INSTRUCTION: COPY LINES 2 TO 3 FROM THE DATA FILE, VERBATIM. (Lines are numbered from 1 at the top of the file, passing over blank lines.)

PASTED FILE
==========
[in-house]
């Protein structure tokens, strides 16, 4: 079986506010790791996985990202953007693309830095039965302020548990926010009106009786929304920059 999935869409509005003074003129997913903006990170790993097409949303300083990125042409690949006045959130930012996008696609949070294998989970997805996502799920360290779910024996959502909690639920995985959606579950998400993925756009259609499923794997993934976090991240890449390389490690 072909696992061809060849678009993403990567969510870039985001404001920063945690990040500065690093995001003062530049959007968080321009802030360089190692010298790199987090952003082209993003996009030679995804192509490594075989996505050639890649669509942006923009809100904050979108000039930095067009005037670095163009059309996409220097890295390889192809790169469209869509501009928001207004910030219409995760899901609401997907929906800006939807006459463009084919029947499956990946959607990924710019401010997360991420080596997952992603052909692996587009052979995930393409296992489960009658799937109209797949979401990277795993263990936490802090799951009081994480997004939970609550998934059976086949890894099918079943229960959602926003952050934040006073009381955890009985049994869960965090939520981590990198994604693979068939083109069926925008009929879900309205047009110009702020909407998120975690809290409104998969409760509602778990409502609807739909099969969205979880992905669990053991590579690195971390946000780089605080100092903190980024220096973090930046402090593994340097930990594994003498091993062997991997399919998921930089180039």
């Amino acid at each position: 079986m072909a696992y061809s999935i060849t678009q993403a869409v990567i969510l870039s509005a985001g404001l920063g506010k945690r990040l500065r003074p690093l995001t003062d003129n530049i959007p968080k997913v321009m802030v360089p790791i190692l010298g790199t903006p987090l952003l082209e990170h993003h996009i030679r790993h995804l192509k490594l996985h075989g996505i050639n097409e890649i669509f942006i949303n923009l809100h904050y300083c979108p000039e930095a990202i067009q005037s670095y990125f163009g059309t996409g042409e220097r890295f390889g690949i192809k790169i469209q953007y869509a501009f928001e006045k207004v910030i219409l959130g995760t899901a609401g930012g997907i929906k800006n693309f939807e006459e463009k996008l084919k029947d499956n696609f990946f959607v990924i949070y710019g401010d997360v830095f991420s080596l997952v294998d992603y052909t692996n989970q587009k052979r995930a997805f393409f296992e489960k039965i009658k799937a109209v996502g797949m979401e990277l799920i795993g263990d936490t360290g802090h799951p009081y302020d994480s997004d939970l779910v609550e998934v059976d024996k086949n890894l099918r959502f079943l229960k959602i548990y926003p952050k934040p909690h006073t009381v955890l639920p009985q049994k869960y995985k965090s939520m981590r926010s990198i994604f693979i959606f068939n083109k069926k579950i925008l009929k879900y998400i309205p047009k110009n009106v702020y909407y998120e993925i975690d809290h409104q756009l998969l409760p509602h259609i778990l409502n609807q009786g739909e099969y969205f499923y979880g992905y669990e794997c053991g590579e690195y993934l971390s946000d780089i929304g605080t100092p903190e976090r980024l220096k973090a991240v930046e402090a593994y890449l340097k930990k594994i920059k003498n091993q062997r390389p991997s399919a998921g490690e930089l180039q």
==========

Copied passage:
């Protein structure tokens, strides 16, 4: 079986506010790791996985990202953007693309830095039965302020548990926010009106009786929304920059 999935869409509005003074003129997913903006990170790993097409949303300083990125042409690949006045959130930012996008696609949070294998989970997805996502799920360290779910024996959502909690639920995985959606579950998400993925756009259609499923794997993934976090991240890449390389490690 072909696992061809060849678009993403990567969510870039985001404001920063945690990040500065690093995001003062530049959007968080321009802030360089190692010298790199987090952003082209993003996009030679995804192509490594075989996505050639890649669509942006923009809100904050979108000039930095067009005037670095163009059309996409220097890295390889192809790169469209869509501009928001207004910030219409995760899901609401997907929906800006939807006459463009084919029947499956990946959607990924710019401010997360991420080596997952992603052909692996587009052979995930393409296992489960009658799937109209797949979401990277795993263990936490802090799951009081994480997004939970609550998934059976086949890894099918079943229960959602926003952050934040006073009381955890009985049994869960965090939520981590990198994604693979068939083109069926925008009929879900309205047009110009702020909407998120975690809290409104998969409760509602778990409502609807739909099969969205979880992905669990053991590579690195971390946000780089605080100092903190980024220096973090930046402090593994340097930990594994003498091993062997991997399919998921930089180039």
């Amino acid at each position: 079986m072909a696992y061809s999935i060849t678009q993403a869409v990567i969510l870039s509005a985001g404001l920063g506010k945690r990040l500065r003074p690093l995001t003062d003129n530049i959007p968080k997913v321009m802030v360089p790791i190692l010298g790199t903006p987090l952003l082209e990170h993003h996009i030679r790993h995804l192509k490594l996985h075989g996505i050639n097409e890649i669509f942006i949303n923009l809100h904050y300083c979108p000039e930095a990202i067009q005037s670095y990125f163009g059309t996409g042409e220097r890295f390889g690949i192809k790169i469209q953007y869509a501009f928001e006045k207004v910030i219409l959130g995760t899901a609401g930012g997907i929906k800006n693309f939807e006459e463009k996008l084919k029947d499956n696609f990946f959607v990924i949070y710019g401010d997360v830095f991420s080596l997952v294998d992603y052909t692996n989970q587009k052979r995930a997805f393409f296992e489960k039965i009658k799937a109209v996502g797949m979401e990277l799920i795993g263990d936490t360290g802090h799951p009081y302020d994480s997004d939970l779910v609550e998934v059976d024996k086949n890894l099918r959502f079943l229960k959602i548990y926003p952050k934040p909690h006073t009381v955890l639920p009985q049994k869960y995985k965090s939520m981590r926010s990198i994604f693979i959606f068939n083109k069926k579950i925008l009929k879900y998400i309205p047009k110009n009106v702020y909407y998120e993925i975690d809290h409104q756009l998969l409760p509602h259609i778990l409502n609807q009786g739909e099969y969205f499923y979880g992905y669990e794997c053991g590579e690195y993934l971390s946000d780089i929304g605080t100092p903190e976090r980024l220096k973090a991240v930046e402090a593994y890449l340097k930990k594994i920059k003498n091993q062997r390389p991997s399919a998921g490690e930089l180039q």